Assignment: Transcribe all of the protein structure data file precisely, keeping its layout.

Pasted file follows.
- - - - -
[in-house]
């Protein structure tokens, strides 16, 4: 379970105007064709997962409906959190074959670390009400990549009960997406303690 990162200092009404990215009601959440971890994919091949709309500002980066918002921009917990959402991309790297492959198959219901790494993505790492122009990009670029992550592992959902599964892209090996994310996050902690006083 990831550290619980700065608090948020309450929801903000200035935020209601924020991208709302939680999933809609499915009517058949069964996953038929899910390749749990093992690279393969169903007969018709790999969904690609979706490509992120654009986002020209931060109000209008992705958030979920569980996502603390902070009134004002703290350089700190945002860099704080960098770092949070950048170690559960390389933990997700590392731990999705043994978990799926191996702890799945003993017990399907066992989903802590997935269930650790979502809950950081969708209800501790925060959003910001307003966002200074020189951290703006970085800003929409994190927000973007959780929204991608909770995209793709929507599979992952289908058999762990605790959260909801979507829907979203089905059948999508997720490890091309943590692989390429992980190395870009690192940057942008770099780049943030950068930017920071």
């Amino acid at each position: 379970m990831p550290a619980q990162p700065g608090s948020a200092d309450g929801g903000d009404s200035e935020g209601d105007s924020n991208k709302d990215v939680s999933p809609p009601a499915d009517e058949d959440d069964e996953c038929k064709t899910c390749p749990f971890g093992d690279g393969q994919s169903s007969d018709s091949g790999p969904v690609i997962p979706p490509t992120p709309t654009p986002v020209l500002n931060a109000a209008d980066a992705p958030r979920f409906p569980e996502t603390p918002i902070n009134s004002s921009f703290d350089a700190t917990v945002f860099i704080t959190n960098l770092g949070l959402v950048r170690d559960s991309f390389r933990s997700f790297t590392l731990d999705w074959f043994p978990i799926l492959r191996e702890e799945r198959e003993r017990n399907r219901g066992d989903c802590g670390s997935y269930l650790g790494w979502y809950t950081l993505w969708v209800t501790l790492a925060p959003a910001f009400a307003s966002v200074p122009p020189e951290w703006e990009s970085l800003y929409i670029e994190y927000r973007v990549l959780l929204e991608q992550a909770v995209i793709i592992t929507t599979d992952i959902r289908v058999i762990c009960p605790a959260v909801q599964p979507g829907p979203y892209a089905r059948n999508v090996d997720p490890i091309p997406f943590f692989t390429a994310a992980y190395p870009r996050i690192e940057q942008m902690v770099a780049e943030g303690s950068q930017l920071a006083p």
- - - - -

[in-house]
């Protein structure tokens, strides 16, 4: 379970105007064709997962409906959190074959670390009400990549009960997406303690 990162200092009404990215009601959440971890994919091949709309500002980066918002921009917990959402991309790297492959198959219901790494993505790492122009990009670029992550592992959902599964892209090996994310996050902690006083 990831550290619980700065608090948020309450929801903000200035935020209601924020991208709302939680999933809609499915009517058949069964996953038929899910390749749990093992690279393969169903007969018709790999969904690609979706490509992120654009986002020209931060109000209008992705958030979920569980996502603390902070009134004002703290350089700190945002860099704080960098770092949070950048170690559960390389933990997700590392731990999705043994978990799926191996702890799945003993017990399907066992989903802590997935269930650790979502809950950081969708209800501790925060959003910001307003966002200074020189951290703006970085800003929409994190927000973007959780929204991608909770995209793709929507599979992952289908058999762990605790959260909801979507829907979203089905059948999508997720490890091309943590692989390429992980190395870009690192940057942008770099780049943030950068930017920071």
């Amino acid at each position: 379970m990831p550290a619980q990162p700065g608090s948020a200092d309450g929801g903000d009404s200035e935020g209601d105007s924020n991208k709302d990215v939680s999933p809609p009601a499915d009517e058949d959440d069964e996953c038929k064709t899910c390749p749990f971890g093992d690279g393969q994919s169903s007969d018709s091949g790999p969904v690609i997962p979706p490509t992120p709309t654009p986002v020209l500002n931060a109000a209008d980066a992705p958030r979920f409906p569980e996502t603390p918002i902070n009134s004002s921009f703290d350089a700190t917990v945002f860099i704080t959190n960098l770092g949070l959402v950048r170690d559960s991309f390389r933990s997700f790297t590392l731990d999705w074959f043994p978990i799926l492959r191996e702890e799945r198959e003993r017990n399907r219901g066992d989903c802590g670390s997935y269930l650790g790494w979502y809950t950081l993505w969708v209800t501790l790492a925060p959003a910001f009400a307003s966002v200074p122009p020189e951290w703006e990009s970085l800003y929409i670029e994190y927000r973007v990549l959780l929204e991608q992550a909770v995209i793709i592992t929507t599979d992952i959902r289908v058999i762990c009960p605790a959260v909801q599964p979507g829907p979203y892209a089905r059948n999508v090996d997720p490890i091309p997406f943590f692989t390429a994310a992980y190395p870009r996050i690192e940057q942008m902690v770099a780049e943030g303690s950068q930017l920071a006083p």